corpus

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English[edit]

Wikipedia has an article on:

Wikipedia

Pronunciation[edit]

Etymology 1[edit]

From Latin corpus ‎(body).

Noun[edit]

corpus ‎(plural corpora or corpuses)

  1. (uncommon) A body.
  2. (linguistics) A collection of writings, often on a specific topic, of a specific genre, from a specific demographic or a particular author, etc.
Synonyms[edit]
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Translations[edit]
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Etymology 2[edit]

English Wikipedia has an article on:

Wikipedia en

From German Corpus ‎(10-point type), from its use in editions of the Corpus Juris.

Noun[edit]

corpus ‎(uncountable)

  1. (German printing, dated) Alternative term for long primer.

Anagrams[edit]


Latin[edit]

Latin Wikipedia has articles on:

Wikipedia la

Etymology[edit]

With o for e in its oblique cases, from an s-stem neuter noun from Proto-Indo-European *krep- or *kʷerp- ‎(body), which might be a taboo metathesis from *perkʷ- ‎(life, world, oak).[1] See quercus and Gothic faírƕus ("world"), Avestan [script needed] ‎(kəhrpa) (body), Middle Persian [script needed] ‎(kirb) (body)

Pronunciation[edit]

Noun[edit]

corpus n ‎(genitive corporis); third declension

  1. body, substance, material
    • Seneca Minor, Epistulae Morales ad Lucilium, Epistula XCII
      Nemo liber est qui corpori servit.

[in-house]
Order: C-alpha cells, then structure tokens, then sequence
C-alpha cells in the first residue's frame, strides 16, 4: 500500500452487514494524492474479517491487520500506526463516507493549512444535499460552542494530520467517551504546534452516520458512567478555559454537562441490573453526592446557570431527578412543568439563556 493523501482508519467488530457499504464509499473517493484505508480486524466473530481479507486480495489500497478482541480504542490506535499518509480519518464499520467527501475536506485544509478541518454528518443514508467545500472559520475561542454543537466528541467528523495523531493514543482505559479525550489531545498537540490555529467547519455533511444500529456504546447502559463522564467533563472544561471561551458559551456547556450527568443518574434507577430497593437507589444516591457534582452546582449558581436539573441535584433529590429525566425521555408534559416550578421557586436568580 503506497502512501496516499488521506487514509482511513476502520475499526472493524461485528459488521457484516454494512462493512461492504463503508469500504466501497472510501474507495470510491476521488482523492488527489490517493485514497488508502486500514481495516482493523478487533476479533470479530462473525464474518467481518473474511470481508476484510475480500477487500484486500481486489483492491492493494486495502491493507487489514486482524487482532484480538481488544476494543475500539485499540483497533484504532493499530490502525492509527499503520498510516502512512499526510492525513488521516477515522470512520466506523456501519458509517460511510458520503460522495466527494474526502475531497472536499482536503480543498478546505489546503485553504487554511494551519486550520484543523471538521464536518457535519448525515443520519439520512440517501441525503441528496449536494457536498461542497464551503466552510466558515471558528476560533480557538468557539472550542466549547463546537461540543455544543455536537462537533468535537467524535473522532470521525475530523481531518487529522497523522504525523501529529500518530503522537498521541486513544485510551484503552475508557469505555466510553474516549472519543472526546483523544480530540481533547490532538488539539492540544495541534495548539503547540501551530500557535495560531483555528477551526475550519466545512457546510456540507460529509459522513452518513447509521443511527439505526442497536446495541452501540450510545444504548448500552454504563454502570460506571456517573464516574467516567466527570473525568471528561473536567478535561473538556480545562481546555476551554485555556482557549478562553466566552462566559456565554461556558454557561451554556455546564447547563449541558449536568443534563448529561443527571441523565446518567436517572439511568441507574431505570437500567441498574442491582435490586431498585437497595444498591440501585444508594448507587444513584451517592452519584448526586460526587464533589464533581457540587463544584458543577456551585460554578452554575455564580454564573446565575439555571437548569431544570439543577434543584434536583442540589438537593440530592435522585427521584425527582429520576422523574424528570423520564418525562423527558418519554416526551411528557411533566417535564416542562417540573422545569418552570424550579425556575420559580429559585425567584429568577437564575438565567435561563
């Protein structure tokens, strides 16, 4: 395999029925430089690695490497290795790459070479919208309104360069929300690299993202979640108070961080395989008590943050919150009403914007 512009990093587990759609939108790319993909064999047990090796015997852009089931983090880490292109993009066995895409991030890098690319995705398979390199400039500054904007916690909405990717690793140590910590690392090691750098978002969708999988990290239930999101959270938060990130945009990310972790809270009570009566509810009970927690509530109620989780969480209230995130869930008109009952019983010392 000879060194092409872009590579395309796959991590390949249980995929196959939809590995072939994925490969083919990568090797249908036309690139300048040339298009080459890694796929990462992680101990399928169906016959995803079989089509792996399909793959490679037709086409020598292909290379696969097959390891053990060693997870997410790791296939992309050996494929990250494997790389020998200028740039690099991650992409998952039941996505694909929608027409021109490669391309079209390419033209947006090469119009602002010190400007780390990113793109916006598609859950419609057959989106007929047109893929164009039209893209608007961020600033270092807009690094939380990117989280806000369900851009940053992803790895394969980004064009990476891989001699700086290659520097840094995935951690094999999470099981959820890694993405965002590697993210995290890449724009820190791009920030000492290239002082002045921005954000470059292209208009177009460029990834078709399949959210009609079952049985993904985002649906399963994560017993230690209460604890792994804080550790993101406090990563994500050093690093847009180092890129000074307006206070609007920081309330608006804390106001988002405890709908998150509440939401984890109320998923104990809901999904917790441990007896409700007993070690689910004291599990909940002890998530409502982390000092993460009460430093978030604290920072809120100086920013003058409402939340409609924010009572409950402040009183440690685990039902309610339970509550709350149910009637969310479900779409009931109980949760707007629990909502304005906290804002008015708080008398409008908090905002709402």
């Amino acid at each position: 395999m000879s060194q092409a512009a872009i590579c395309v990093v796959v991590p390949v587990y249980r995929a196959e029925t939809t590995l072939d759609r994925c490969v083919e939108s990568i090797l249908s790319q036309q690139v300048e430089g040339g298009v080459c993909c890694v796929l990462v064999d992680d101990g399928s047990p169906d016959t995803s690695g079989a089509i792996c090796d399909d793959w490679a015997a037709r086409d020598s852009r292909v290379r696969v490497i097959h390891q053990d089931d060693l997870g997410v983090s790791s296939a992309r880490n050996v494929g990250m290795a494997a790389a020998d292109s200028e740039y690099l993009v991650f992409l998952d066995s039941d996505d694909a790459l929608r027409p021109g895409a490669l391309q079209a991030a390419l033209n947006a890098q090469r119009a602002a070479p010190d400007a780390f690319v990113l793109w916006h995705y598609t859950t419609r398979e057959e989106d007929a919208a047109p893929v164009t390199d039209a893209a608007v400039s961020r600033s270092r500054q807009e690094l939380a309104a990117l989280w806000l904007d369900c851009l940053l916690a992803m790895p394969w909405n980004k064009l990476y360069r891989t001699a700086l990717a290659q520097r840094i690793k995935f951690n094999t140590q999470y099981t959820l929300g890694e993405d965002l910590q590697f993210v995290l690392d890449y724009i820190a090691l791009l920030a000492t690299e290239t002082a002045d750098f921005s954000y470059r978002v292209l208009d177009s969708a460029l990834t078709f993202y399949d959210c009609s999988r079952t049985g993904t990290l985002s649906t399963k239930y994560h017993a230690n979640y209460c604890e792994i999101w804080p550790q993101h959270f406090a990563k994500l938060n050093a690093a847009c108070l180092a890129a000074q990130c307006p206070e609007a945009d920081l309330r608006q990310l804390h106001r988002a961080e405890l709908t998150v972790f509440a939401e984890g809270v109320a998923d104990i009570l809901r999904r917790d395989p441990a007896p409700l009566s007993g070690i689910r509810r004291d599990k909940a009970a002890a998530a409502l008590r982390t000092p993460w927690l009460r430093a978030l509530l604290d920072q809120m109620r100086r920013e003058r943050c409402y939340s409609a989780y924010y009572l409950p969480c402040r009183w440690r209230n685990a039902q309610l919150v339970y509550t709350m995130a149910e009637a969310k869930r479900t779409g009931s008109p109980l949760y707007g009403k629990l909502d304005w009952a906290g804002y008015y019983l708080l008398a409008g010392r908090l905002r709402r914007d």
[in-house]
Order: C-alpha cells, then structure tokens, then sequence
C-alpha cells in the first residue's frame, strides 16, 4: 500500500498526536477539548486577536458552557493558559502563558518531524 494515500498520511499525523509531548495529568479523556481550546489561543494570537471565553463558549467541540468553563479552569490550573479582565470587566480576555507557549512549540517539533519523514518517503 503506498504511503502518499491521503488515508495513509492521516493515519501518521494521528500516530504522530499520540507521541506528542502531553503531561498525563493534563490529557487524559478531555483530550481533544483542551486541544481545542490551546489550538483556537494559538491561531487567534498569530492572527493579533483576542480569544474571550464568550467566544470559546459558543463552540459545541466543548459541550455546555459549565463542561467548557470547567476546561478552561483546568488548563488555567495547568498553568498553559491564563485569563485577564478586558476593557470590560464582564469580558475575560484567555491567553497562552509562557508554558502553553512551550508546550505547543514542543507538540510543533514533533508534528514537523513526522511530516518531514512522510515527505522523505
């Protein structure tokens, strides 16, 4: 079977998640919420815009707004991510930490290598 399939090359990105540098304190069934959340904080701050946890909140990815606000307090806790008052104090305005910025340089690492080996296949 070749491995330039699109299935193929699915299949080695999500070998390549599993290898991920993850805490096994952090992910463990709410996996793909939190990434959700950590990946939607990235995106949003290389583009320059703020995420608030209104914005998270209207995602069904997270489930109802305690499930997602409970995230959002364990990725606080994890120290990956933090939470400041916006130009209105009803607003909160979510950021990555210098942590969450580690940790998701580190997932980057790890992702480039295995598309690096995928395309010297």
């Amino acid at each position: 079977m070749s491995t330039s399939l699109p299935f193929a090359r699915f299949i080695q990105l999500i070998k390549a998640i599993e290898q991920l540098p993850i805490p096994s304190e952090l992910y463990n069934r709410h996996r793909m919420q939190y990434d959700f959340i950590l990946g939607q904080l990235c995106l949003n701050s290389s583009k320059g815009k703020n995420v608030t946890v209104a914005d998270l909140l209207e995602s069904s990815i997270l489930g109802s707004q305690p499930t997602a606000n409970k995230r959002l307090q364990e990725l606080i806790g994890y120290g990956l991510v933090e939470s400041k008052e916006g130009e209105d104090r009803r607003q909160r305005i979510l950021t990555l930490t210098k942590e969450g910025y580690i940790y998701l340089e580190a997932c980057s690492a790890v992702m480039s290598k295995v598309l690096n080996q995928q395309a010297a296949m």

No one is free who is a slave to the body.
  2. the flesh of an animal's body
  3. a corpse
  4. the trunk or shaft of something
  5. a frame, body, system, structure, community, corporation
  6. (figuratively) the wood under the bark of a tree
  7. (Medieval) a corpus (collection of writings by a single author or addressing a certain topic)

Inflection[edit]

Third declension neuter.

Case Singular Plural
nominative corpus corpora
genitive corporis corporum
dative corporī corporibus
accusative corpus corpora
ablative corpore corporibus
vocative corpus corpora

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Descendants[edit]

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References[edit]

  1. ^ Julius Pokorny, Indogermanisches etymologisches Wörterbuch, Bern: Francke, 1959, page 620.
  • Andrew L. Sihler (1995) New Comparative Grammar of Greek and Latin, New York, Oxford, Oxford University Press

Portuguese[edit]

Noun[edit]

corpus m (plural corpora or corpus)

  1. corpus (collection of writings)

Spanish[edit]

Noun[edit]

corpus m ‎(plural córpora)

  1. corpus